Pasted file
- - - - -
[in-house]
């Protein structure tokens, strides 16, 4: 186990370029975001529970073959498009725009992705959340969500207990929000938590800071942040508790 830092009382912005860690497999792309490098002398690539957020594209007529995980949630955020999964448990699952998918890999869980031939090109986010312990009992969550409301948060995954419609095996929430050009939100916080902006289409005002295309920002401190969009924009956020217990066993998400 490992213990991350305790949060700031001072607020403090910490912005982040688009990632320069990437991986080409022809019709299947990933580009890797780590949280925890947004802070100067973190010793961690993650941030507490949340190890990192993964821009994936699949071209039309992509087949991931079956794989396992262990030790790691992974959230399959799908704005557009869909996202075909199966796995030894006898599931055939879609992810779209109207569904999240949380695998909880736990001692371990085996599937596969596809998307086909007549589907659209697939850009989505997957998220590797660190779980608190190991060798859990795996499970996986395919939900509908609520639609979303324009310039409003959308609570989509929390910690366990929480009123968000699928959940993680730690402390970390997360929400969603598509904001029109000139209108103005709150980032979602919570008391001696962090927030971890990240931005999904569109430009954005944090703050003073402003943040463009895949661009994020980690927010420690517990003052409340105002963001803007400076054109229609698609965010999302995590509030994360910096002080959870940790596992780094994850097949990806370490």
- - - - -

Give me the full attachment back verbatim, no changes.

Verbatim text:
[in-house]
């Protein structure tokens, strides 16, 4: 186990370029975001529970073959498009725009992705959340969500207990929000938590800071942040508790 830092009382912005860690497999792309490098002398690539957020594209007529995980949630955020999964448990699952998918890999869980031939090109986010312990009992969550409301948060995954419609095996929430050009939100916080902006289409005002295309920002401190969009924009956020217990066993998400 490992213990991350305790949060700031001072607020403090910490912005982040688009990632320069990437991986080409022809019709299947990933580009890797780590949280925890947004802070100067973190010793961690993650941030507490949340190890990192993964821009994936699949071209039309992509087949991931079956794989396992262990030790790691992974959230399959799908704005557009869909996202075909199966796995030894006898599931055939879609992810779209109207569904999240949380695998909880736990001692371990085996599937596969596809998307086909007549589907659209697939850009989505997957998220590797660190779980608190190991060798859990795996499970996986395919939900509908609520639609979303324009310039409003959308609570989509929390910690366990929480009123968000699928959940993680730690402390970390997360929400969603598509904001029109000139209108103005709150980032979602919570008391001696962090927030971890990240931005999904569109430009954005944090703050003073402003943040463009895949661009994020980690927010420690517990003052409340105002963001803007400076054109229609698609965010999302995590509030994360910096002080959870940790596992780094994850097949990806370490």